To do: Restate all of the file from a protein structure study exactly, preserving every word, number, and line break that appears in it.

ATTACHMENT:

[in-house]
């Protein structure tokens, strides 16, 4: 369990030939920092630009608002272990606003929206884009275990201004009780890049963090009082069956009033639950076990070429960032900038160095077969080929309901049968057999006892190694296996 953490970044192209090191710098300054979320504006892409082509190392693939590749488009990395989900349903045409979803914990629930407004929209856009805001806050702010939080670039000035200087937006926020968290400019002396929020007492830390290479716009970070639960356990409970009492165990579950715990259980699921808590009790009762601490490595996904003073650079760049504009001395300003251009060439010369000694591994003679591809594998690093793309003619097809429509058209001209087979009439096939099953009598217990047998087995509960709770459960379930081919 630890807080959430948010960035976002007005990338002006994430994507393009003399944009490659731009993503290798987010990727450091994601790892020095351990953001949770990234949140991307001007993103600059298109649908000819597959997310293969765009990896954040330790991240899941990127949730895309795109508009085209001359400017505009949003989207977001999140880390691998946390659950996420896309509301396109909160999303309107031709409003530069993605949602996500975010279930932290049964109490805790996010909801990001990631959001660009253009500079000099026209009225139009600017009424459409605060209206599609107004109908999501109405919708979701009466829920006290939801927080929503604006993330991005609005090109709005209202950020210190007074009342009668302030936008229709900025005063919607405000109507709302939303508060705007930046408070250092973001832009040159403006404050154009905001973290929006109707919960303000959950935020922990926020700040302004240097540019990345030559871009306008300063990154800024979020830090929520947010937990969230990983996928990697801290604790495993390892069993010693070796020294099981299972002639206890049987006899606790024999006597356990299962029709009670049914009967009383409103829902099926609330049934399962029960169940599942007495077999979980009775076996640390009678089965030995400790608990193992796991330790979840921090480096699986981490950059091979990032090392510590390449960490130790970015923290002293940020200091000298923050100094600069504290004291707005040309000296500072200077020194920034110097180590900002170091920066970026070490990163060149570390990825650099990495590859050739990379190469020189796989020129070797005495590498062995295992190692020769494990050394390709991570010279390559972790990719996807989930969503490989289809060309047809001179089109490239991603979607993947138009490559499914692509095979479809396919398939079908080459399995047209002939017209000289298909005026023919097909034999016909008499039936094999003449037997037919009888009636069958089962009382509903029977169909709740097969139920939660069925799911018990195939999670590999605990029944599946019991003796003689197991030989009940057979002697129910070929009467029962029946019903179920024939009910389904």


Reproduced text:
[in-house]
């Protein structure tokens, strides 16, 4: 369990030939920092630009608002272990606003929206884009275990201004009780890049963090009082069956009033639950076990070429960032900038160095077969080929309901049968057999006892190694296996 953490970044192209090191710098300054979320504006892409082509190392693939590749488009990395989900349903045409979803914990629930407004929209856009805001806050702010939080670039000035200087937006926020968290400019002396929020007492830390290479716009970070639960356990409970009492165990579950715990259980699921808590009790009762601490490595996904003073650079760049504009001395300003251009060439010369000694591994003679591809594998690093793309003619097809429509058209001209087979009439096939099953009598217990047998087995509960709770459960379930081919 630890807080959430948010960035976002007005990338002006994430994507393009003399944009490659731009993503290798987010990727450091994601790892020095351990953001949770990234949140991307001007993103600059298109649908000819597959997310293969765009990896954040330790991240899941990127949730895309795109508009085209001359400017505009949003989207977001999140880390691998946390659950996420896309509301396109909160999303309107031709409003530069993605949602996500975010279930932290049964109490805790996010909801990001990631959001660009253009500079000099026209009225139009600017009424459409605060209206599609107004109908999501109405919708979701009466829920006290939801927080929503604006993330991005609005090109709005209202950020210190007074009342009668302030936008229709900025005063919607405000109507709302939303508060705007930046408070250092973001832009040159403006404050154009905001973290929006109707919960303000959950935020922990926020700040302004240097540019990345030559871009306008300063990154800024979020830090929520947010937990969230990983996928990697801290604790495993390892069993010693070796020294099981299972002639206890049987006899606790024999006597356990299962029709009670049914009967009383409103829902099926609330049934399962029960169940599942007495077999979980009775076996640390009678089965030995400790608990193992796991330790979840921090480096699986981490950059091979990032090392510590390449960490130790970015923290002293940020200091000298923050100094600069504290004291707005040309000296500072200077020194920034110097180590900002170091920066970026070490990163060149570390990825650099990495590859050739990379190469020189796989020129070797005495590498062995295992190692020769494990050394390709991570010279390559972790990719996807989930969503490989289809060309047809001179089109490239991603979607993947138009490559499914692509095979479809396919398939079908080459399995047209002939017209000289298909005026023919097909034999016909008499039936094999003449037997037919009888009636069958089962009382509903029977169909709740097969139920939660069925799911018990195939999670590999605990029944599946019991003796003689197991030989009940057979002697129910070929009467029962029946019903179920024939009910389904």